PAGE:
JOHN McADAMS SAID:
Banning Conspiracy from YouTube....
It seems that CNN is working to get videos from Alex Jones' INFOWARS banned from YouTube. In fact, they obviously would like to get Jones' entire channel banned. [Click Here]
Since some of Jones' theories are far fringe, it's tempting to applaud this.
The problem, of course, is: who gets to decide what is "fringe," and how long until more mainstream conspiracies are judged to be a "violation" of some "guidelines" and banned?
Not to speak of the fact that, in a free society, even fringe theories have a right to be heard.
The mentality of Cass Sunstein is definitely out there, and not without supporters.
DAVID VON PEIN SAID:
[Note -- Alex Jones' YouTube channel was, indeed, terminated by YouTube on August 6, 2018.]
Along similar lines, I've been experiencing two new "conspiracy trends" among the outer-fringe conspiracy nuts when it comes to some comments I've been receiving in the last few months on my JFK YouTube channel:
1.) Many goofball CTers now apparently have it fixed in their minds that a regular (non-stretch) Lincoln limousine was used for the Dallas motorcade, instead of the stretch limo (SS-100-X) that all sensible people know President Kennedy and Governor Connally were sitting in when they were shot by rifle bullets on 11/22/63.
I regularly see comments on some of my YouTube videos from people saying they just don't believe that Kennedy and Connally were riding in a stretch limousine in Dallas, despite the fact those same conspiracy theorists have undoubtedly gazed upon the hundreds of still photographs and films that depict the men riding in the President's stretch "bubbletop" limo through the streets of Dallas, Texas (such as this photo and this film).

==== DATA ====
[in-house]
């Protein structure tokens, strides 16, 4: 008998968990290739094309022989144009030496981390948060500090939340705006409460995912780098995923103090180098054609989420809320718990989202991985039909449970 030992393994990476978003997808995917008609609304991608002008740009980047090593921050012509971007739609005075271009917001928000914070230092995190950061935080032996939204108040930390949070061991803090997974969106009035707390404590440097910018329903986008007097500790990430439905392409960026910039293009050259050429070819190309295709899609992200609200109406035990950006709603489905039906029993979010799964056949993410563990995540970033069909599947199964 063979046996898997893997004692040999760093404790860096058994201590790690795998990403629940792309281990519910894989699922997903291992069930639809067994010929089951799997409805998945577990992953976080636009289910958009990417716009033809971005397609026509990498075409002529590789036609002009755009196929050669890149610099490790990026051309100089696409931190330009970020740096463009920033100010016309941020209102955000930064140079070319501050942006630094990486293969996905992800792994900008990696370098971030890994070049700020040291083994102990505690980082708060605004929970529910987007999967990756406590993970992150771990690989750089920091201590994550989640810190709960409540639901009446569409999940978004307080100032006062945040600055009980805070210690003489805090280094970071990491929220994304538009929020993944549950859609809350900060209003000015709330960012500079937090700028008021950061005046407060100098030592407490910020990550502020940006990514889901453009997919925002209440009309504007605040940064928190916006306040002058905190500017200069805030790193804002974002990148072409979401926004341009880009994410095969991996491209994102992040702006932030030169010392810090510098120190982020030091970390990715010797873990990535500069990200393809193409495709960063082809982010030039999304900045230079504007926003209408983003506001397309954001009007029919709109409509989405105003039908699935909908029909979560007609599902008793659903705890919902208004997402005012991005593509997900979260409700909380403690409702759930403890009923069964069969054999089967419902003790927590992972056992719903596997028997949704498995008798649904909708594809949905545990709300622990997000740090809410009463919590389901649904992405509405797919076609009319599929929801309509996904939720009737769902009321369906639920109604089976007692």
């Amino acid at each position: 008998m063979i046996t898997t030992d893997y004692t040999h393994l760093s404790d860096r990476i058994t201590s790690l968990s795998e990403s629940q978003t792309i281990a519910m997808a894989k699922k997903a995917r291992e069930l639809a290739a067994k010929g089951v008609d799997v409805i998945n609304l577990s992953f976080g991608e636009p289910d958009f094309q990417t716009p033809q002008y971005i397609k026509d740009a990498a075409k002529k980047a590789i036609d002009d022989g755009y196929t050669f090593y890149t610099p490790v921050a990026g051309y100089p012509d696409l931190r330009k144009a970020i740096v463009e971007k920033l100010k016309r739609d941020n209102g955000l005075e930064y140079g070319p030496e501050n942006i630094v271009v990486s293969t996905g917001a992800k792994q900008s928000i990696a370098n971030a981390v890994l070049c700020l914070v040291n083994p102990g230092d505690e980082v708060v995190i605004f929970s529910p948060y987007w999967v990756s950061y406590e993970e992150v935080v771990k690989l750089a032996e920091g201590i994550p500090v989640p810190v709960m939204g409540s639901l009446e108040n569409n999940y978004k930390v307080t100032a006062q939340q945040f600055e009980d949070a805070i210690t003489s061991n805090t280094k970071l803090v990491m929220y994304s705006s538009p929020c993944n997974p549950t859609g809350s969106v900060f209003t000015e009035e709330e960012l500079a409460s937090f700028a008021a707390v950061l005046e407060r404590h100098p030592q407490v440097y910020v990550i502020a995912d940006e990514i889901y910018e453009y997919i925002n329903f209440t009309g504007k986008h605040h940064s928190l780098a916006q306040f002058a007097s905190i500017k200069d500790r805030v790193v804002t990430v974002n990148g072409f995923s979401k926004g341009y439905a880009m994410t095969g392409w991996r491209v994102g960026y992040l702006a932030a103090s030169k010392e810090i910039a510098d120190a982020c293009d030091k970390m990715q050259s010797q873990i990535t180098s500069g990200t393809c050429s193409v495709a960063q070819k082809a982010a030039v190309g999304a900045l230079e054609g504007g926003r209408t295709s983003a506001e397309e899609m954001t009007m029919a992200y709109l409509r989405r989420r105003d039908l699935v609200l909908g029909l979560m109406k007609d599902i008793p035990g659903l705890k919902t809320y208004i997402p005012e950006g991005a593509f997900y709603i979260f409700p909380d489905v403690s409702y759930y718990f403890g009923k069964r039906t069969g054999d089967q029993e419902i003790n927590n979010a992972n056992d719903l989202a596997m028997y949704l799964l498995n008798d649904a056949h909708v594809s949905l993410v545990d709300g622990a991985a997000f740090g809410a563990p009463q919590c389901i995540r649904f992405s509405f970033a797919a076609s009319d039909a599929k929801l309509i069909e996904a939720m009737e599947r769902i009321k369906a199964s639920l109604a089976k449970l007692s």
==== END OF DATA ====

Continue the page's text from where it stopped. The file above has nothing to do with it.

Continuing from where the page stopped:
These conspiracy nuts embrace something called "The Mandela Effect" (collective false memory). And I guess they must also believe that ALL of those hundreds of pictures and films have been faked in unison in order to perpetuate some grandiose "Mandela Effect" among unsuspecting Americans. (Can CTers get much sillier than this?)
I think some of the "Mandela" believers (the ones who are just too lazy to look up all the various photos of the stretch limo being used on Nov. 22) could be merely mixing up the vehicles that JFK and John Connally rode in on 11/22/63, because the two men (and Jackie) did travel in a white non-stretch Lincoln convertible for their drive from the Hotel Texas to Carswell Air Force Base in Fort Worth before departing for Dallas that morning. And there is film footage showing them in that car (see the last minute of the video on this page).
Here's a sampling of some of the inane comments that I get from conspiracy theorists at my JFK YouTube channel (with one crazy lady even suggesting that a six-passenger limousine did not even exist in the year 1963):
2.) And the second fairly new conspiracy trend I've been seeing lately at YouTube is the "Crisis Actors" theory. On more than one occasion in just the last few months, conspiracy fanatics have left comments on my YouTube videos saying that they believe that some of the various people who were interviewed following JFK's assassination were, in reality, merely "crisis actors" and are not to be trusted, including witnesses such as Bill Newman, Gayle Newman, Abraham Zapruder, and Marrion Baker.
So, it would seem as though not only are the old staple JFK conspiracy theories alive and well here in the 21st century (e.g., the motorcade route was changed; Oswald didn't have enough time to get to the 2nd-floor lunchroom; Mac Wallace's fingerprint was found in the Sniper's Nest; "Back and to the left" proves there was a shot from the front; the "Mystery Deaths"; the backyard photos of Oswald are fakes; etc.), but a brand-new set of crackpot conspiracy theories have blossomed to keep those other crackpot theories company, such as "The Mandela Effect" and "The Crisis Actors".
The conspiracy silliness never ends. And it never will.
I agree with John McAdams, though ..... even kooky fringe conspiracy theorists have a right to voice their opinions (and their theories).
David Von Pein
February 24, 2018